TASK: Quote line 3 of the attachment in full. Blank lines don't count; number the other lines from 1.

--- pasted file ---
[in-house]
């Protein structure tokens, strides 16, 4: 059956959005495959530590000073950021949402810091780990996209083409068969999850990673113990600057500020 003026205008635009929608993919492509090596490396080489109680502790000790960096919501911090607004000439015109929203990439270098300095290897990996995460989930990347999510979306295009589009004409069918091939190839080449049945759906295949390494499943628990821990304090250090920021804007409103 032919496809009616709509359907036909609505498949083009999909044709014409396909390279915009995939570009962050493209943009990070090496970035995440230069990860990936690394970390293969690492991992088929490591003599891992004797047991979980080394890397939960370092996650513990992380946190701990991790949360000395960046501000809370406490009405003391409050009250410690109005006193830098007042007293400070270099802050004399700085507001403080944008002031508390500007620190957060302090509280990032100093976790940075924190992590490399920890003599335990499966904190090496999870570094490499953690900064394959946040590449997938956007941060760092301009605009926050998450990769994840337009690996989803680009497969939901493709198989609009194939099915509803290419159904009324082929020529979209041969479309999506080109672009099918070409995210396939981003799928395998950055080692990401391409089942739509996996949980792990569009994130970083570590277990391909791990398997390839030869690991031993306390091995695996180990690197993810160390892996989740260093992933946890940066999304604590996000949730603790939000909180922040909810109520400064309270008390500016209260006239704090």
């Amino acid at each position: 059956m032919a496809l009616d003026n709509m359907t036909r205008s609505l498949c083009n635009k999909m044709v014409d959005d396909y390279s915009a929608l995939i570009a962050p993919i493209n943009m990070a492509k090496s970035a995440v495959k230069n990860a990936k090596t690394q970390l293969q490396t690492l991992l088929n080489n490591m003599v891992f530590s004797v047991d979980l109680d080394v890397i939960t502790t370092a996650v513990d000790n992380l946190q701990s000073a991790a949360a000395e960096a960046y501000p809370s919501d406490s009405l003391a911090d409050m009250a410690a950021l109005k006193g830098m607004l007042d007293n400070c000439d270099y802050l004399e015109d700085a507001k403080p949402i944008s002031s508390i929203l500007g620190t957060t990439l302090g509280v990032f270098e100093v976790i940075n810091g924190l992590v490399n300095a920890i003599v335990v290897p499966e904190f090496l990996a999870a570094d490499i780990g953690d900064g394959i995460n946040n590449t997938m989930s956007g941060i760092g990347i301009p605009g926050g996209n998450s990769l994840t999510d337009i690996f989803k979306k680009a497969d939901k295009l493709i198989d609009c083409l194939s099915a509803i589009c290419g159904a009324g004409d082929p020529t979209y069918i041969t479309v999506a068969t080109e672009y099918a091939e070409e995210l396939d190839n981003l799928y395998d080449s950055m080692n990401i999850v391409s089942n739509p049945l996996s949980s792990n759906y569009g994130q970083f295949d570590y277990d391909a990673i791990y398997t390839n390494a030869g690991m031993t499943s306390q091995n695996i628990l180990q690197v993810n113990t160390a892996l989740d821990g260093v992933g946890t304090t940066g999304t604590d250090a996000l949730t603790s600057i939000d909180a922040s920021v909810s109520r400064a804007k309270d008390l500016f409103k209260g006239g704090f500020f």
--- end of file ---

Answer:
């Amino acid at each position: 059956m032919a496809l009616d003026n709509m359907t036909r205008s609505l498949c083009n635009k999909m044709v014409d959005d396909y390279s915009a929608l995939i570009a962050p993919i493209n943009m990070a492509k090496s970035a995440v495959k230069n990860a990936k090596t690394q970390l293969q490396t690492l991992l088929n080489n490591m003599v891992f530590s004797v047991d979980l109680d080394v890397i939960t502790t370092a996650v513990d000790n992380l946190q701990s000073a991790a949360a000395e960096a960046y501000p809370s919501d406490s009405l003391a911090d409050m009250a410690a950021l109005k006193g830098m607004l007042d007293n400070c000439d270099y802050l004399e015109d700085a507001k403080p949402i944008s002031s508390i929203l500007g620190t957060t990439l302090g509280v990032f270098e100093v976790i940075n810091g924190l992590v490399n300095a920890i003599v335990v290897p499966e904190f090496l990996a999870a570094d490499i780990g953690d900064g394959i995460n946040n590449t997938m989930s956007g941060i760092g990347i301009p605009g926050g996209n998450s990769l994840t999510d337009i690996f989803k979306k680009a497969d939901k295009l493709i198989d609009c083409l194939s099915a509803i589009c290419g159904a009324g004409d082929p020529t979209y069918i041969t479309v999506a068969t080109e672009y099918a091939e070409e995210l396939d190839n981003l799928y395998d080449s950055m080692n990401i999850v391409s089942n739509p049945l996996s949980s792990n759906y569009g994130q970083f295949d570590y277990d391909a990673i791990y398997t390839n390494a030869g690991m031993t499943s306390q091995n695996i628990l180990q690197v993810n113990t160390a892996l989740d821990g260093v992933g946890t304090t940066g999304t604590d250090a996000l949730t603790s600057i939000d909180a922040s920021v909810s109520r400064a804007k309270d008390l500016f409103k209260g006239g704090f500020f």